Journal of
Agricultural Extension and Rural Development

  • Abbreviation: J. Agric. Ext. Rural Dev
  • Language: English
  • ISSN: 2141-2170
  • DOI: 10.5897/JAERD
  • Start Year: 2009
  • Published Articles: 489

Full Length Research Paper

Farmers’ knowledge and practice of organic vegetable cultivation: A field level study of two villages from Bangladesh

Farouque M. G.
  • Farouque M. G.
  • Department of Agricultural Extension Education, Bangladesh Agricultural University, Mymensingh, Bangladesh.
  • Google Scholar
Sarker M. A.
  • Sarker M. A.
  • Department of Agricultural Extension Education, Bangladesh Agricultural University, Mymensingh, Bangladesh.
  • Google Scholar


  •  Received: 20 February 2018
  •  Accepted: 09 April 2018
  •  Published: 31 May 2018

 ABSTRACT

The study aimed to determine farmers’ knowledge and practice regarding organic vegetable cultivation as well as to ascertain farmers’ awareness concerning health and environmental aspects. The study was conducted at two villages of Kishoregonj District. The selected villages were Shadullar Char and Borobag Char. The total number of household was 800 in two villages. Among them 400 households were randomly selected and the head of each household was considered as the sample of the study; from them data were collected using structured interview schedule. The findings of the study indicate that about two-thirds (65%) of the farmers in the study area had poor knowledge concerning organic vegetable cultivation while, about three-fourth (73%) of the respondents had found low level of practice followed in cultivating organic vegetables. Concerning soil health management aspects, the item namely use of cow dung and use of poultry excreta were the top most items practice by the farmers in their locality. The use of ash and piercing, on the other hand, were found as the highest ranked items regarding disease and pest management related aspects. However, about three-fourths of the respondents had low to medium level of awareness concerning health and environmental related aspects caused by agro-chemicals use.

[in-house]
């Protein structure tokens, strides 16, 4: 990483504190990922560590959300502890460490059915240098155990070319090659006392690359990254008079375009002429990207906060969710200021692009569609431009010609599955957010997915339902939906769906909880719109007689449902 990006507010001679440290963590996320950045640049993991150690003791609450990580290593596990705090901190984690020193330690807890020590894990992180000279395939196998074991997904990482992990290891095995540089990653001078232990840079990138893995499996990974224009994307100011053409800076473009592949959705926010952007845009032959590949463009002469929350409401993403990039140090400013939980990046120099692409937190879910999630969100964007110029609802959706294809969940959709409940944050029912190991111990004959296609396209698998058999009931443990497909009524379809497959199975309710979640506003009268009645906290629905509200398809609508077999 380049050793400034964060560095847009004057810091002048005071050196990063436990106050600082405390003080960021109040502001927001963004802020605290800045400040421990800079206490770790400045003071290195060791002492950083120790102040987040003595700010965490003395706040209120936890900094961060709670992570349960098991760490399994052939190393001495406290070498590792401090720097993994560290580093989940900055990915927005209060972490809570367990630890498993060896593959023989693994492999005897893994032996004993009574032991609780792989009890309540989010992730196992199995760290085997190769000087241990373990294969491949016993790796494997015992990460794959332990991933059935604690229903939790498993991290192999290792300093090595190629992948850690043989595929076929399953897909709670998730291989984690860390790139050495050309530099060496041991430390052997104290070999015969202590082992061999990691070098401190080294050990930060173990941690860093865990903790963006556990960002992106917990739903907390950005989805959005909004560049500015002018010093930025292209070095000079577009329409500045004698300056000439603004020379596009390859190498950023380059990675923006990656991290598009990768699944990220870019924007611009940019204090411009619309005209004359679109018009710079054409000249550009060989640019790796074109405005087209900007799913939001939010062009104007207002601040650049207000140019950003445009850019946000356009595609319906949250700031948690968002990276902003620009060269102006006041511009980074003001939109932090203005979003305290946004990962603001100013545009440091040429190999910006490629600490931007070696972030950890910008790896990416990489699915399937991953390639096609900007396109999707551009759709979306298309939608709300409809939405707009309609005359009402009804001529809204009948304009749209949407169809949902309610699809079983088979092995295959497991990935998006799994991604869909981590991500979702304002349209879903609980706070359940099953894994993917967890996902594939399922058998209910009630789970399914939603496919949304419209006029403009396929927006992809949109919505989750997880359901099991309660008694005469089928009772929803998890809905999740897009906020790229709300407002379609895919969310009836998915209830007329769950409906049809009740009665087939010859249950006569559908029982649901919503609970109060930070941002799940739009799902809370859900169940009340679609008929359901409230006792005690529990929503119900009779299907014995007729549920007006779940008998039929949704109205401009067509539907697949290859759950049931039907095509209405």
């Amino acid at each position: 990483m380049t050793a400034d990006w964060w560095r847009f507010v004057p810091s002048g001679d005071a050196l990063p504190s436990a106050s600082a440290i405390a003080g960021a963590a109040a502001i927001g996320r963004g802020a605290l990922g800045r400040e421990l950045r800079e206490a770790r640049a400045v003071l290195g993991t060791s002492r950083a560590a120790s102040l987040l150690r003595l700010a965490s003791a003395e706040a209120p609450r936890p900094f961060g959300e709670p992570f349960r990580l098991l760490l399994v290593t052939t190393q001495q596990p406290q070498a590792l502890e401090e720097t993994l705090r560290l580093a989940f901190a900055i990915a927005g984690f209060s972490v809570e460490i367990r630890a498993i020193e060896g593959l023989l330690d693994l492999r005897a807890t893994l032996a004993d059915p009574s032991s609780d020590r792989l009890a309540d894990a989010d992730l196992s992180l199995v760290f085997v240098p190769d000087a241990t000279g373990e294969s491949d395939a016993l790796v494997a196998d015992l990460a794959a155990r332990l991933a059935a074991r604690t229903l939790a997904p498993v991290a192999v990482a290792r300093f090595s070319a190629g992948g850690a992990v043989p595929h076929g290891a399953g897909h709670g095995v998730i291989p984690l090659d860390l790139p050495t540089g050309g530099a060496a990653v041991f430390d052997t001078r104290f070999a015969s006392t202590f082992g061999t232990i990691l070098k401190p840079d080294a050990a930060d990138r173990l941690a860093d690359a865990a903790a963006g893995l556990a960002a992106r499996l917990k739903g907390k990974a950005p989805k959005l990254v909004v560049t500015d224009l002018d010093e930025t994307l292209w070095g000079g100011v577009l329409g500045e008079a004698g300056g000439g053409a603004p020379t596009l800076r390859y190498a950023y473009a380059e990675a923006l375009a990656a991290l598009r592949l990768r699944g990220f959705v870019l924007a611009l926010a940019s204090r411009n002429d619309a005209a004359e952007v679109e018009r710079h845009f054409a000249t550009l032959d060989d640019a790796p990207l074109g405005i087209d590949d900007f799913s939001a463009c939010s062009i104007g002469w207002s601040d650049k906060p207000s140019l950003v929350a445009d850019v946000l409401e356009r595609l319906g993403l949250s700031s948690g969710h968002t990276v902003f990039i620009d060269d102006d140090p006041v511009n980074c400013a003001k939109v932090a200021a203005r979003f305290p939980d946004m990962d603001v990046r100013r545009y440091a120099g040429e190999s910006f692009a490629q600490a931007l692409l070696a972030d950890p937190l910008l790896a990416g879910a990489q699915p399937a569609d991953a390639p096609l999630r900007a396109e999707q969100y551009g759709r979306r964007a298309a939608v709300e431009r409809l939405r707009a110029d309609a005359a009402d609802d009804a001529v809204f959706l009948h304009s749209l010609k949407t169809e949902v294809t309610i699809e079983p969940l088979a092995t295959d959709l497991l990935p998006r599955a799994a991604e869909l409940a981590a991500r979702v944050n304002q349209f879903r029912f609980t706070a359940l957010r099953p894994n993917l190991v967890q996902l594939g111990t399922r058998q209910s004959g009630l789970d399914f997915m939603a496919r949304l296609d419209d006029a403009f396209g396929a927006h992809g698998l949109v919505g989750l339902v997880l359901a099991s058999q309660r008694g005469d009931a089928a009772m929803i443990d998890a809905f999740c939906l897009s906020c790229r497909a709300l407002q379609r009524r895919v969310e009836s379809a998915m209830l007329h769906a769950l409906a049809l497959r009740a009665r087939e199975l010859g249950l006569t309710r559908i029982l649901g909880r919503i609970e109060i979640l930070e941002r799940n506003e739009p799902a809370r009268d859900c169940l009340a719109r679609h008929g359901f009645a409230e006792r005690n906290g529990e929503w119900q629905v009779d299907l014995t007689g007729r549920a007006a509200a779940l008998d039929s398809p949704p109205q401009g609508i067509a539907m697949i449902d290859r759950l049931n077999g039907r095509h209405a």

Key words: Organic vegetable, knowledge, practice, farmers, Bangladesh.


 INTRODUCTION

Due to increasing consumer awareness of health and environmental issues, the demand for safe organic food has been growing significantly all over the world for the past several years and this offers producers and exporters in developing countries opportunities to improve their incomes and living conditions (FiBL, 2006). The statistics showed that 2.3 million certified organic farmers are growing organic produces on 43.7 million hectares of land in 172 countries for a global sales of organic food market worth of 80 billion US$ (FiBL and IFOAM, 2016). Among the global organic producing countries, there are 30 countries in Africa, 30 in Asia, 20 in Central America and the Caribbean, 10 in South America, 5 in Australasia and the Pacific and the most countries in Europe, as well as the United States and Canada (IFOAM, 2008). These figures include many developing countries, of which about 15 are regarded as Least Developing Countries (LDCs) (IFOAM, 2008). According to OTA (2012), organic agriculture is the most promising worldwide growth industry which can be profitable and sustainable business for agricultural producers interested in going through the certification process necessary to enter this market. Organic agriculture not only contributes in income improvement, a number of case studies reported that yields have increased substantially after conversion to organic farming (Giovannucci, 2005; Mendoza, 2004; Badgley et al., 2007; Amaduo and Bruno, 2015). Delate et al. (2003) reviewed numerous scientific studies conducted throughout the US between 1985 and 1993, and reported that yields and overall economic returns in organic farming systems demonstrate their economic viability. Organic farming offers an alternative method for production that can be suitably exploited to benefit some segment of farmers (Chand, 2003). Additionally, organic agriculture as one such technology that can reduce the harmful impacts of agro-chemicals, and is considered by many scientists to be the best form of agriculture in terms of maximizing cost-effectiveness and minimizing pollution (Christian et al., 2005).